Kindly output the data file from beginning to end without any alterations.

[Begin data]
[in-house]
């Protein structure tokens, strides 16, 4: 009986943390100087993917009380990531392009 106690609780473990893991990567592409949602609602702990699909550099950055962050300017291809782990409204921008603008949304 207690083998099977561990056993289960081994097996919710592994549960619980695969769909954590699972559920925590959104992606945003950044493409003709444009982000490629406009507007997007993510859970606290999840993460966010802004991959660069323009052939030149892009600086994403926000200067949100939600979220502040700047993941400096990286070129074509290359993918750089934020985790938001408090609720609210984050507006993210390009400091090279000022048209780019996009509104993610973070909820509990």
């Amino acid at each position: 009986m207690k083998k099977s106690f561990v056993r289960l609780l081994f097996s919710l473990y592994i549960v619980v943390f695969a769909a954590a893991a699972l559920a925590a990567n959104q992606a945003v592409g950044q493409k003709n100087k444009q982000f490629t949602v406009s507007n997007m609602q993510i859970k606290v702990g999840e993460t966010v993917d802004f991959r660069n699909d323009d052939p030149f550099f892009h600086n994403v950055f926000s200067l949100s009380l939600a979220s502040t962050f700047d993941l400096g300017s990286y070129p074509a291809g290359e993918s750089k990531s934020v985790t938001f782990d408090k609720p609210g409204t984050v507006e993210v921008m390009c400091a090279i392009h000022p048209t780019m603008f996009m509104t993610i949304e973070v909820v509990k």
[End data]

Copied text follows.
[in-house]
């Protein structure tokens, strides 16, 4: 009986943390100087993917009380990531392009 106690609780473990893991990567592409949602609602702990699909550099950055962050300017291809782990409204921008603008949304 207690083998099977561990056993289960081994097996919710592994549960619980695969769909954590699972559920925590959104992606945003950044493409003709444009982000490629406009507007997007993510859970606290999840993460966010802004991959660069323009052939030149892009600086994403926000200067949100939600979220502040700047993941400096990286070129074509290359993918750089934020985790938001408090609720609210984050507006993210390009400091090279000022048209780019996009509104993610973070909820509990």
């Amino acid at each position: 009986m207690k083998k099977s106690f561990v056993r289960l609780l081994f097996s919710l473990y592994i549960v619980v943390f695969a769909a954590a893991a699972l559920a925590a990567n959104q992606a945003v592409g950044q493409k003709n100087k444009q982000f490629t949602v406009s507007n997007m609602q993510i859970k606290v702990g999840e993460t966010v993917d802004f991959r660069n699909d323009d052939p030149f550099f892009h600086n994403v950055f926000s200067l949100s009380l939600a979220s502040t962050f700047d993941l400096g300017s990286y070129p074509a291809g290359e993918s750089k990531s934020v985790t938001f782990d408090k609720p609210g409204t984050v507006e993210v921008m390009c400091a090279i392009h000022p048209t780019m603008f996009m509104t993610i949304e973070v909820v509990k």